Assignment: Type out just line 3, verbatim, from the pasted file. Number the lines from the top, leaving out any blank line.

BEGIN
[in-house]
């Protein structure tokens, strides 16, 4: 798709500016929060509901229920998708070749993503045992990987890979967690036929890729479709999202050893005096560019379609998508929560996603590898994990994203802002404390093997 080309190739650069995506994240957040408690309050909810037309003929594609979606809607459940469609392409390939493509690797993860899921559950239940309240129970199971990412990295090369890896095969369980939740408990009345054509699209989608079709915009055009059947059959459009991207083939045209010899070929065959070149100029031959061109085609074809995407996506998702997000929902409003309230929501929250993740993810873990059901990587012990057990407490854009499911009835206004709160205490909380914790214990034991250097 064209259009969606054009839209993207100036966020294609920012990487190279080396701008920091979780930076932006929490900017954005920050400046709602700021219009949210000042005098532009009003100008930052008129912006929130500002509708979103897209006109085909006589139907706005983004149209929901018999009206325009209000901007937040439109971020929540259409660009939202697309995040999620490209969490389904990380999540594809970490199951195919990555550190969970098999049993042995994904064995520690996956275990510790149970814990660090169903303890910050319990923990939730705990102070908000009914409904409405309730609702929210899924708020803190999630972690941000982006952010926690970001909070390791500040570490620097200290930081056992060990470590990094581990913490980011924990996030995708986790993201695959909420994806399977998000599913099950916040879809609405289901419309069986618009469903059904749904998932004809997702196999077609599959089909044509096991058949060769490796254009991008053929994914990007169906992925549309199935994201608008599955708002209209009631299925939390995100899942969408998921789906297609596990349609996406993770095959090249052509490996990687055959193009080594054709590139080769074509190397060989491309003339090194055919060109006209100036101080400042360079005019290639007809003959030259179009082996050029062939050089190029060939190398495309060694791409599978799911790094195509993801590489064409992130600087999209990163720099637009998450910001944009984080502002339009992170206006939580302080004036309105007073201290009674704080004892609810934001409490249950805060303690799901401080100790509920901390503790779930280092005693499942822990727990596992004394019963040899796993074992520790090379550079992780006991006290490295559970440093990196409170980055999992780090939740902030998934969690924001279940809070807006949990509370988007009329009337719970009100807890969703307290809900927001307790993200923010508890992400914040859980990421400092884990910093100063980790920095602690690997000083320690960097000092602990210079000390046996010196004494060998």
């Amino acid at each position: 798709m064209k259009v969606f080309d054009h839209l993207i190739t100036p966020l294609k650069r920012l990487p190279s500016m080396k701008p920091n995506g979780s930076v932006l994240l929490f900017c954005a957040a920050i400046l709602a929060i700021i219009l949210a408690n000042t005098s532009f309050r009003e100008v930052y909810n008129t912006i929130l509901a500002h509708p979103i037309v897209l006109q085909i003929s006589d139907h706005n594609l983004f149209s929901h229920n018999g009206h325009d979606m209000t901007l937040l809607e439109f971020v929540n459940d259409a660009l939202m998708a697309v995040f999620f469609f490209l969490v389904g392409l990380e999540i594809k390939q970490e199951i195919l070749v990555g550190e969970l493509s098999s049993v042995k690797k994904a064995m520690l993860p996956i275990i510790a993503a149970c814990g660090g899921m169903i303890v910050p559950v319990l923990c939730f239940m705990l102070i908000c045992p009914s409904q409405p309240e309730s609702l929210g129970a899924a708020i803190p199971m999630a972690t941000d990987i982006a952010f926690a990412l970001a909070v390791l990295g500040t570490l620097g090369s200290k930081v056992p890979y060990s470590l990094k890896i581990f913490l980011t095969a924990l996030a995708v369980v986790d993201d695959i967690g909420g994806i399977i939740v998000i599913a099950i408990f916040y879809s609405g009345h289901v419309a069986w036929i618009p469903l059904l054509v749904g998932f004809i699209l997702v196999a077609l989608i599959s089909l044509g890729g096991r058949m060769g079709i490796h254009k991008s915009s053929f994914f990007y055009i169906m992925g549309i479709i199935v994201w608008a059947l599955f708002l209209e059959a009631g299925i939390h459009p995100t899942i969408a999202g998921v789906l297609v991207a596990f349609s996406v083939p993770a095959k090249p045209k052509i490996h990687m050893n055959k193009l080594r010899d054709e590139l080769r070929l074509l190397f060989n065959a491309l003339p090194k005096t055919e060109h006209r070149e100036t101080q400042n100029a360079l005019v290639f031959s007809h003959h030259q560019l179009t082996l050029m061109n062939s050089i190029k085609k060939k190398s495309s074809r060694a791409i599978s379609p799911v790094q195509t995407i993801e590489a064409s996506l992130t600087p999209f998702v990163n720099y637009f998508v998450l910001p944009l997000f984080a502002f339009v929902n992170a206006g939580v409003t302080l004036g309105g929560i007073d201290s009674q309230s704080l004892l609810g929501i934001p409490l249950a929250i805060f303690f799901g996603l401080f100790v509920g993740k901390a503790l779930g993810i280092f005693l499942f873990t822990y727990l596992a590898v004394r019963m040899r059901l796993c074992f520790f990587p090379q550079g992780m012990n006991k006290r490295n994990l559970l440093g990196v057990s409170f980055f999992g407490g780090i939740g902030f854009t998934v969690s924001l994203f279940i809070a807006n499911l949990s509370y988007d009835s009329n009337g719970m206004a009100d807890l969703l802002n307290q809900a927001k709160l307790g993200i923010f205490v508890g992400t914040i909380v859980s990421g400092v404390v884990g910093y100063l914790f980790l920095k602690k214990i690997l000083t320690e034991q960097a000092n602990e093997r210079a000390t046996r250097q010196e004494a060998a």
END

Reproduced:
């Amino acid at each position: 798709m064209k259009v969606f080309d054009h839209l993207i190739t100036p966020l294609k650069r920012l990487p190279s500016m080396k701008p920091n995506g979780s930076v932006l994240l929490f900017c954005a957040a920050i400046l709602a929060i700021i219009l949210a408690n000042t005098s532009f309050r009003e100008v930052y909810n008129t912006i929130l509901a500002h509708p979103i037309v897209l006109q085909i003929s006589d139907h706005n594609l983004f149209s929901h229920n018999g009206h325009d979606m209000t901007l937040l809607e439109f971020v929540n459940d259409a660009l939202m998708a697309v995040f999620f469609f490209l969490v389904g392409l990380e999540i594809k390939q970490e199951i195919l070749v990555g550190e969970l493509s098999s049993v042995k690797k994904a064995m520690l993860p996956i275990i510790a993503a149970c814990g660090g899921m169903i303890v910050p559950v319990l923990c939730f239940m705990l102070i908000c045992p009914s409904q409405p309240e309730s609702l929210g129970a899924a708020i803190p199971m999630a972690t941000d990987i982006a952010f926690a990412l970001a909070v390791l990295g500040t570490l620097g090369s200290k930081v056992p890979y060990s470590l990094k890896i581990f913490l980011t095969a924990l996030a995708v369980v986790d993201d695959i967690g909420g994806i399977i939740v998000i599913a099950i408990f916040y879809s609405g009345h289901v419309a069986w036929i618009p469903l059904l054509v749904g998932f004809i699209l997702v196999a077609l989608i599959s089909l044509g890729g096991r058949m060769g079709i490796h254009k991008s915009s053929f994914f990007y055009i169906m992925g549309i479709i199935v994201w608008a059947l599955f708002l209209e059959a009631g299925i939390h459009p995100t899942i969408a999202g998921v789906l297609v991207a596990f349609s996406v083939p993770a095959k090249p045209k052509i490996h990687m050893n055959k193009l080594r010899d054709e590139l080769r070929l074509l190397f060989n065959a491309l003339p090194k005096t055919e060109h006209r070149e100036t101080q400042n100029a360079l005019v290639f031959s007809h003959h030259q560019l179009t082996l050029m061109n062939s050089i190029k085609k060939k190398s495309s074809r060694a791409i599978s379609p799911v790094q195509t995407i993801e590489a064409s996506l992130t600087p999209f998702v990163n720099y637009f998508v998450l910001p944009l997000f984080a502002f339009v929902n992170a206006g939580v409003t302080l004036g309105g929560i007073d201290s009674q309230s704080l004892l609810g929501i934001p409490l249950a929250i805060f303690f799901g996603l401080f100790v509920g993740k901390a503790l779930g993810i280092f005693l499942f873990t822990y727990l596992a590898v004394r019963m040899r059901l796993c074992f520790f990587p090379q550079g992780m012990n006991k006290r490295n994990l559970l440093g990196v057990s409170f980055f999992g407490g780090i939740g902030f854009t998934v969690s924001l994203f279940i809070a807006n499911l949990s509370y988007d009835s009329n009337g719970m206004a009100d807890l969703l802002n307290q809900a927001k709160l307790g993200i923010f205490v508890g992400t914040i909380v859980s990421g400092v404390v884990g910093y100063l914790f980790l920095k602690k214990i690997l000083t320690e034991q960097a000092n602990e093997r210079a000390t046996r250097q010196e004494a060998a």